Abudullah Usman, left, pictured with his family in Montreal in the early 2000s. 'My heroes are my parents. You know what’s harder than doing open-mic? Coming to a new country and raising four kids in a tiny apartment,' said Usman. (Abdullah Usman)

Usman's family moved back and forth between Pakistan and Canada several times during his childhood. 

"I was always the different one, who didn't quite fit in," he said, explaining that led him to being the shy kid in school.

Going from an all boys school in Pakistan to high school in Canada didn't help, as the culture shock was intense.

But when he got to university, he decided to reinvent himself as a confident wisecracking guy like his father and relatives, which led to finally taking the stage.

Graphic of man explaining how to write a joke
"Structure your chaos. Develop a premise that ends with a punchline," said Usman, explaining the process for writing comedy. "Shatter an expectation, give the audience a surprise." (Mehrad Ardalan )

Find his voice in front of an audience

Thinking back to that open mic, Usman recalled how he continued uncomfortably with his set. 

But then he heard it. 

A giggle. 

Someone had laughed at one of his jokes, and that spark was enough to ignite a newfound passion for Usman, who went home that night with $20 in his pocket, and the drive to build a career as a comic.

Abdullah Usman drinking juice box
Going from an all boys school in Pakistan to a Canadian school was a big culture shock for Usman. (Mehrad Ardalan)

Five years later, Usman says he's found a sort of home on the stage.

"I don't know if I fit in here or fit in there, but through comedy you learn that the only place you fit in is the stage,'' he said.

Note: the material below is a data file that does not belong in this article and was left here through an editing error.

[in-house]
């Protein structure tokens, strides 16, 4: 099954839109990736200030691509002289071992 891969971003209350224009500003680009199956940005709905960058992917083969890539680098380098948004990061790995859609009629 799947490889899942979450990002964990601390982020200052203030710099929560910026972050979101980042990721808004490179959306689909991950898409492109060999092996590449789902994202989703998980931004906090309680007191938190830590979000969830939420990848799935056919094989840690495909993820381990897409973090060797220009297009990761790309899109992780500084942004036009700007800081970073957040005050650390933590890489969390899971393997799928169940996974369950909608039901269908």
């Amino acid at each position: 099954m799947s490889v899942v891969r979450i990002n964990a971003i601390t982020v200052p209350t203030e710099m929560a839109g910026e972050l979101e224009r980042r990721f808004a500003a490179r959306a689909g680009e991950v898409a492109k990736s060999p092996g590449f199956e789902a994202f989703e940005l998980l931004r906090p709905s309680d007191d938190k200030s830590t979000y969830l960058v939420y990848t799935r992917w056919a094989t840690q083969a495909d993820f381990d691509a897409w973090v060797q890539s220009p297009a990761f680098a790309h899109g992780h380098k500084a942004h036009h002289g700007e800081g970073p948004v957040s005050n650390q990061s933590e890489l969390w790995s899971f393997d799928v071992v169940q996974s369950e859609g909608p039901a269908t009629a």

It was only when he started talking about all parts of himself that he felt he found his voice.

Abdullah Usman standing on large stage doing comedy.
Usman seen on stage at the Algonquin Commons theatre at Algonquin College in Ottawa. (Mehrad Ardalan)

"As hellishly corny as this sounds," he said with a sigh, "What makes you different makes you stand out on stage. I'm a little bit of everything and I make jokes about this eclectic identity," he said. 

His advice to aspiring comedians: don't look for approval from others and understand the audience can sense when you're not yourself.

"So love your upbringing, love your circumstances," he said, adding, "I just talk about my life and sometimes I'm brown, sometimes I'm just a bloke." 

Abdullah Usman and Mehrad Ardalan
Behind the scenes with Abdullah Usman and 25-year-old Mehrad Ardalan. Ardalan worked with CBC Ottawa’s Creator Network to film Usman's story. He is a filmmaker, photographer, and creative producer living in Ottawa. “Eight years ago, I discovered my passion for cinematography and in 2018 I established my freelance media production business, RADSEN Media,” said Ardalan. (Merad Ardalan)


Ash Abraham

CBC Ottawa Cross-Platform Producer and Reporter

Ash Abraham is a producer and reporter with CBC's Creator Network and Content Diversification project. She also contributes to Ottawa Morning and All in a Day.